Communicating Your Heart Concerns with Your Doctor
Posted Jan 26 2009 3:40pm
A critical first step in dealing with heart disease is to learn to talk to your doctor about your questions and worries. You’re not alone when it comes to difficulties in talking to a medical practitioner about your health concerns. But when it comes to heart wellness no question should be left unanswered.
There are those who hope that their questions will be answered through the course of an examination, rather than having to actually voice them. Physicians don’t always have as much time as they would like with each patient due to their demanding schedules and long waiting lists. In particular, women need to voice their concerns, since heart disease isn’t as readily associated with women, even though they are equally at risk.
Questions that you should ask your doctor include what your blood pressure is recorded as and what is normal for you. Glucose and cholesterol levels need to be checked to see if they’re in an acceptable range. Ask your doctor which tests are suggested for people of your age, both currently and in the future.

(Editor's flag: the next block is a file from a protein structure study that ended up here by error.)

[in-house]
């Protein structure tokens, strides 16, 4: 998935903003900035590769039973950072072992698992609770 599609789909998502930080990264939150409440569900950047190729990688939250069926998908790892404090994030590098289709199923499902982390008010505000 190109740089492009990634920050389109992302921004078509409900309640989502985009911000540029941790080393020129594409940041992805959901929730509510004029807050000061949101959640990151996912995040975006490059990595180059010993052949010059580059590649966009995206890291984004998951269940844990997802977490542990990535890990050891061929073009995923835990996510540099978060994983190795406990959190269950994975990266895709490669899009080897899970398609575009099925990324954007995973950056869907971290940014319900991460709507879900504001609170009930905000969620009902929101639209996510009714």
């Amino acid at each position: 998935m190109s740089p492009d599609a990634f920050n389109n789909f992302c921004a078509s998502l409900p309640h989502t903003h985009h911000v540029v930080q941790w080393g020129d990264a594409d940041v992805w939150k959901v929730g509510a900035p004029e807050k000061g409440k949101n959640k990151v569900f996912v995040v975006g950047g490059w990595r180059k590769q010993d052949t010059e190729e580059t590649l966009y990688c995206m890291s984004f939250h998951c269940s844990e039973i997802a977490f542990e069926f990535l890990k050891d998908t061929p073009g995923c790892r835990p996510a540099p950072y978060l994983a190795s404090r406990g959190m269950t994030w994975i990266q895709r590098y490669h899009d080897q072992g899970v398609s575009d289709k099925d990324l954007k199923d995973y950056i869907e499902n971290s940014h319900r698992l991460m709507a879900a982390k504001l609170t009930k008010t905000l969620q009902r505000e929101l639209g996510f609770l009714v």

If you have been prescribed medication, make sure you find out the purpose of the drug, if there are any side effects, and possible interactions with other meds, either over the counter or prescription. Ascertain whether you’ll be on the medication for an indefinite period of time or if it’s a temporary treatment. If recommended by your physician, you’ll need to take further tests to monitor the effects of your medication. If you’re on specific medications, many doctors will want to test your liver.
If you always get home and remember something that you forgot to ask the doctor, make a “need to know” list and take it with you on your next visit. Do not forget to bring with you the medications that you are presently on as well. This is essential if you are under the care of more than one health care practitioner.
Include your recent history of illness and surgery. This should be recorded in your file so your physician is up to speed on any potential problems.
In conclusion, if you think that you may forget what you physician has told you, you can always write it down or record the appointment for later referral. Do not be afraid to check around for a second opinion if you are not comfortable with the treatment that your doctor recommends or if you do not feel that he or she listened to your worries or questions. Heart disease kills more people each year than all of the cancers combined. Learn more about the causes, effects and treatments of this epidemic problem at Heart Wellness.